By L. Randall Wray
Ah, the Eternal Sunshine of the Recessed Mind!
Here’s an unintentionally–but riotously–hilarious mea culpa by Olivier Blanchard.
Here’s the CliffsNotes version: Yes, we didn’t see nothing coming. But that isn’t our fault. The Global Financial Crisis—the biggest calamity since 1929—was invisible to us because it had been lurking in the dark corners of the financial system.
However, we had been creating highly sophisticated economic models in which there were no financial institutions—at least nothing like those in the real world. Ours were transparent. They were well-capitalized. Their risks were perfectly hedged. There was no uncertainty. There was no chance of financial instability because the market forces always—inevitably—drove toward equilibrium. We had very nicely behaved DSGE models—models with no default risk. Where everyone was civilized and played nice. No one ever missed a payment. All debts were always paid. On time.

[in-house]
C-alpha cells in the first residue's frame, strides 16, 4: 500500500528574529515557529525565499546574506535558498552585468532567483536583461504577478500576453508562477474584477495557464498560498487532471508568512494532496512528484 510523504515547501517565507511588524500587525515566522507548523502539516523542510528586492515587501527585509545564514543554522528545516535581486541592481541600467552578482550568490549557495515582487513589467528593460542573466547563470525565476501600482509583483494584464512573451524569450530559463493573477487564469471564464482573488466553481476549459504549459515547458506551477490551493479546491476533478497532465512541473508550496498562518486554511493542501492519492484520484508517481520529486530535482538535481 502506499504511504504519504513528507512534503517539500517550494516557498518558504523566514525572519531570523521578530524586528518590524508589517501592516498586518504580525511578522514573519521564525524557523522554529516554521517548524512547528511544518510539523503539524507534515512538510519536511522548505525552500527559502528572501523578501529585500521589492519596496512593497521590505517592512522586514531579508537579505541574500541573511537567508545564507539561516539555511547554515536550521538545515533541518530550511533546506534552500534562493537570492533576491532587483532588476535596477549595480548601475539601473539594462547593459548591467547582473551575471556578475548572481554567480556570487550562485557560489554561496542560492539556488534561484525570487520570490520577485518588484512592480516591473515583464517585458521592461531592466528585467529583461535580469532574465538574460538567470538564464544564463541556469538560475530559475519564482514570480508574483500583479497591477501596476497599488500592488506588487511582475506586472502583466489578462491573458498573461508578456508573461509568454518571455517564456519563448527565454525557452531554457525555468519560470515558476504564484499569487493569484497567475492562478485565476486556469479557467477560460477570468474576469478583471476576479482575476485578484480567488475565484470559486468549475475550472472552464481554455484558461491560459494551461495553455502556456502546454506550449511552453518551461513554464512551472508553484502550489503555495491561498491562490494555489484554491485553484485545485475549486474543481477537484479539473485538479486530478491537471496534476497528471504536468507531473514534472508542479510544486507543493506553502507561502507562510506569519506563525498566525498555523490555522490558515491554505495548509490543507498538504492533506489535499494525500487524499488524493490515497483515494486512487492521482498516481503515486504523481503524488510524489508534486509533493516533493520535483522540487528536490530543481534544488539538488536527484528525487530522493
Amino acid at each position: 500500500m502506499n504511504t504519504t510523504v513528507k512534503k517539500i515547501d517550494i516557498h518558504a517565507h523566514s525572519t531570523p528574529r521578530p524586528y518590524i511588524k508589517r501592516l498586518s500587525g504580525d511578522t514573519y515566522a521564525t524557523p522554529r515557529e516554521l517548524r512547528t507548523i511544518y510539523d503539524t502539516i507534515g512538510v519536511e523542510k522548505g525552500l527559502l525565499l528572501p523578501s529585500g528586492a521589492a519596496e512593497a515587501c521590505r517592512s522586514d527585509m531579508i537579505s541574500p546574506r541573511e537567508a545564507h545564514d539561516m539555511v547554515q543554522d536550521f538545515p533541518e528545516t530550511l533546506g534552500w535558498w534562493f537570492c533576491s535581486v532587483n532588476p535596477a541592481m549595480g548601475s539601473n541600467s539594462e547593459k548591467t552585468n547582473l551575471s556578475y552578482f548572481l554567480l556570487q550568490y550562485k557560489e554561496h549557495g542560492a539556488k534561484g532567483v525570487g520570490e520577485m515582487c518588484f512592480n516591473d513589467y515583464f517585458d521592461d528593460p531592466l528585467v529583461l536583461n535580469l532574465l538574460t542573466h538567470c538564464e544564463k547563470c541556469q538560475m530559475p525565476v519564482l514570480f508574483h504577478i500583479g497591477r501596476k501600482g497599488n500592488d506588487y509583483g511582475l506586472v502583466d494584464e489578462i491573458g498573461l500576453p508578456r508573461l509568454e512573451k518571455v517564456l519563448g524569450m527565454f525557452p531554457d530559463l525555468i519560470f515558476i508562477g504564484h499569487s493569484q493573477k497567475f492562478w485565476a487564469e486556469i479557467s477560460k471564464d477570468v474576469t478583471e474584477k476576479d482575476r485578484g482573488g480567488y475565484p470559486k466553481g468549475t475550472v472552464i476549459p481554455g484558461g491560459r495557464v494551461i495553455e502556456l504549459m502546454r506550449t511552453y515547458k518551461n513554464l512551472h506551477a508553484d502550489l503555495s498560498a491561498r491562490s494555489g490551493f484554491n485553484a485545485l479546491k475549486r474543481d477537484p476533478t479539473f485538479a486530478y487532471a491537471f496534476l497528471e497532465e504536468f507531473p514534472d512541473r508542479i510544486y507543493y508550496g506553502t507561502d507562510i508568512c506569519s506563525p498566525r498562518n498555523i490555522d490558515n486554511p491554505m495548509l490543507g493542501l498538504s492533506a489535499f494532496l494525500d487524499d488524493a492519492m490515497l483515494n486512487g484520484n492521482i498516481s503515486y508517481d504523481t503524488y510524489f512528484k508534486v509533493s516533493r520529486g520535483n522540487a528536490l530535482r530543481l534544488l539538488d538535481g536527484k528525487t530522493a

In our world, even Lake Woebegone would have been impossibly unruly.
By Payam Sharifi
The subject and discussion of Ethics for economists is a recent but welcome phenomenon. The creation of the documentary “Inside Job” highlighted the ethical issues facing economists. Various outlets, consisting of many from outside the economics profession as well as some inside, have been demanding that economists and economics itself adopt a code of ethics. Many articles, blogs, and academic papers since that time have been beating the drum for a code to be adopted, as a simple Google search will show. The recent Reinhart and Rogoff flub has also reinvigorated this debate. The objective of this exposition is to show why economics (as it exists currently) cannot, and will not, ever be able to adopt that code of ethics. Well, why not…as I’m sure some of you are asking. Many other professions have a code of ethics that they adhere to…why is it that economics cannot do the same? There are in fact many reasons why this is so. I also advance another approach to economics that has existed for decades, if not longer, in the search to answer the question that forms this essay. Another, but seemingly unrelated topic that is sometimes debated among mainstream economists is the need for economic theory itself to change. As we seek to answer the question of whether Modern economics can be an Ethical science, we will find that the question of economic theory is in fact related. Continue reading